Official Website: Facebook
Address: 
01-02 Shenton House,  3 Shenton Way, Singapore, Singapore 068805 (Map[Opposite SGX Building]
Opening Hours:  Mon – Fri: 08:00 – 15:00; Sat: 12:00 – 14:00
Tel: 9835 1446 (deliveries available)
Budget: $4-$8 (cash only)
Recommendations: Falafel Sandwich (Menu)

ImageIf there is one word to describe Fill a Pita, it would be ‘sincerity’.

I first read about Fill a Pita on StretchCity, a yoga lifestyle website related to wellness and eco-living in Singapore. However, when I did a further search for more reviews on Fill a Pita, there seems to be sparse commentary on the eatery. As I had been craving for falafels (made of chickpea patties) the whole week, I decided to make a trip down after my weekly yoga retreat.

ImageThe Ordering Area

Launched in April this year, Fill a Pita operates within a coffee-shop located at the ground floor of Shenton House (i.e. opposite SGX Building). At first glance, one might be surprised to find the Middle Eastern eatery along-side traditional caifan (mixed vegetable rice) and tze-char (Chinese stir-fried) stalls in the vicinity; but if you look closer, the reason is simple. Catering to the business lunch crowd, its humble location is ideal to keep its prices affordable and competitive. In fact, if you compare the prices with The Soup Spoon, Pita Pan or other restaurants in Arab Street, Fill a Pita remain very affordable for its quality offered. As I was waiting for my freshly-made falafels, the kopi (coffee) auntie at the neighbouring stall casually asked for my order, and I called for a milo-bing (iced milo). And when my falafel sandwich arrived, a curious auntie at an adjacent table walked over and asked me if that was ‘fish or chicken’. Talk about the perks of situated in a coffeeshop.

ImageStretch City Promo: Complimentary Hummus Dip 

The employees at Fill a Pita have been extremely helpful and warm. When I ordered my Falafel sandwich, the server offered to add extra lettuce and tomatoes, and apologised for the wait since the falafels would be freshly baked. In addition, when I asked if the StretchCity promo was still on (i.e. Like their Facebook page to enjoy a free hummus), the server said he didn’t need to check if I’ve liked their page (although I did in advance), and he would just give me the complimentary hummus dip. Wow. It’s a pity that I didn’t get the opportunity to speak to the owner, Hassan, as StretchCity reports that he remembers your orders once you’ve visited his eatery for twice or more!

ImageFalafel Sandwich with Complimentary hummus Dip , extra falafel and Freshly toasted pita bread: all for the affordable price of $8

ImageClose up at the Falafel Sandwich

Now to the food. The Falafel Sandwich ($8/whole pita; $4.50/half pita) in whole meal pita bread was served with generous amount of fresh lettuce and tomatoes, 3 falafels and copious amounts of tahini sauce. The overwhelming tahini sauce was so much that they leaked out of the wrapper, though I am not complaining at all. An extra falafel and a few slices of freshly toasted pita bread were also served on the house. For the price of $8, I felt that I got a pretty decent meal for my Saturday post-yoga lunch. The whole-meal pita pocket was also freshly toasted, and they tasted impeccable even when I brought them home because I couldn’t finish the complimentary treats.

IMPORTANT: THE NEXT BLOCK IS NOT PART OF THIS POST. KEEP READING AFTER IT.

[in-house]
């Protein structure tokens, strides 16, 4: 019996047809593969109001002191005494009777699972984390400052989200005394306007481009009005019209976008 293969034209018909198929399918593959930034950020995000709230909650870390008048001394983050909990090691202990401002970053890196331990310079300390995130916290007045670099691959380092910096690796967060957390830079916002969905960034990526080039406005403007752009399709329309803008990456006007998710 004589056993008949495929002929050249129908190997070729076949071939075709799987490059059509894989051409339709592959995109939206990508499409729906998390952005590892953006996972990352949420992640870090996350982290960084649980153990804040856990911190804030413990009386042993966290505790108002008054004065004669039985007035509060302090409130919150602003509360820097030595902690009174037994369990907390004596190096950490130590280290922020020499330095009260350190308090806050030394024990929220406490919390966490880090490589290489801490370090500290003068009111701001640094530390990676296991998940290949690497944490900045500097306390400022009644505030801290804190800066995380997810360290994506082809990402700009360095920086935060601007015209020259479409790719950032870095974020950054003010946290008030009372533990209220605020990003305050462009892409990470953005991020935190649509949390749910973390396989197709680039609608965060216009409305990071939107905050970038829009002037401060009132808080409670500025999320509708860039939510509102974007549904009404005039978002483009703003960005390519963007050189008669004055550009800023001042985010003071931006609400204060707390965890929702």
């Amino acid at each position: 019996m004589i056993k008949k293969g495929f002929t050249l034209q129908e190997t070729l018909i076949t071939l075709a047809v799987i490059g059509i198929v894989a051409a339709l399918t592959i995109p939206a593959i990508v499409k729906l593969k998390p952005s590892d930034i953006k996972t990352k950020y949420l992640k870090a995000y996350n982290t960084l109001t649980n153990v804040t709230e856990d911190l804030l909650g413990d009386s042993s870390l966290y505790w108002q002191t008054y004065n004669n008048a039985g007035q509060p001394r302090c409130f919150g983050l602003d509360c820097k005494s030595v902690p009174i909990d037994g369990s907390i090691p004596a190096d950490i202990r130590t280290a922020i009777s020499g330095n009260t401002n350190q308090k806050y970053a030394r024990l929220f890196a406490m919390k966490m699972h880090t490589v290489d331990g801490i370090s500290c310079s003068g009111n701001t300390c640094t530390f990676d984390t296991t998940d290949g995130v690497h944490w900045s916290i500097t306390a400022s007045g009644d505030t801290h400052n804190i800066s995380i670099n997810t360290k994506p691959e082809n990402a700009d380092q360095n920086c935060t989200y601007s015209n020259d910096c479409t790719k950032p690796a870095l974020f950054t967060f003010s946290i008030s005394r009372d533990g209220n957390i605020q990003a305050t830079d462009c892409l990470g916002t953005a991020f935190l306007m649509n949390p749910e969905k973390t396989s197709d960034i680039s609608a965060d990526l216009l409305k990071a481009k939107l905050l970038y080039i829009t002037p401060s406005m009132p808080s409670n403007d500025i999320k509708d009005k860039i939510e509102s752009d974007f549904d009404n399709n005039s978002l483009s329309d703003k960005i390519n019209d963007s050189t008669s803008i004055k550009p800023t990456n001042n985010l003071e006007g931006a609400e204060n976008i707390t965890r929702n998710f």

ImageThe extra Falafel that still tastes so good at home

Having had a whole pita bread with 3 falafels, I decided to pack the remaining falafel, hummus dip and one slice of bite-sized pita bread home. The pack-away containers were free-of-charge and to my pleasant surprise, the server even added an extra serving of tahini sauce! The last time I was overwhelmed by such hospitable service was in Taiwan or in Michelin-starred restaurants. And therefore, I think Fill a Pita is worthy of the compliment ‘sincerity’. (And while I wax lyrical about the five-starred service I enjoyed, I hope Hassan isn’t bothered by the fact that his employee gave away so many complimentary items!)

Verdict

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Middle Eastern food is hard to come by in Singapore, and decent ones even harder. While I would say that the falafel wrap at London Borough Market remains my top favourite, I think the falafels at Fill a Pita stands as a strong contender. My next stop for falafels would be Pita and Olives, which was recommended by Hungry Ang Mo’s reader as the best Israeli restaurant in Singapore. Hope to keep you updated of my food adventures.

Rating: 4.29/5 falafels

Tip for Vegans: they offer their falafels with no garlic upon request.

Taipei Eats: 一流清粥小菜

Official Website: Facebook
Address: 台北市復興南路二段104號 (Taipei City Fuxing South Road, Section 2, no 104) (View Map; located between Brown Line, Da-an and Technology Tower MRT Stations)
Operating Hours: 12pm – 3.30am (Closed on Mondays) (wef from August 2013)
Budget: about NT150-200/pax (Have a glance at the prices here)

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The spread at 一流清粥小菜

After days of feasting on 鲁肉饭, 豪大鸡扒 and other oil-laden food at the famous night markets, do you feel like having something light and refreshing for a change? How about Taiwanese porridge, where porridge is served with several dishes of your choice? That was exactly what London Gal felt like having after days of feasting in Taiwan, and also the best way to get her fix of dietary fibre. Continue reading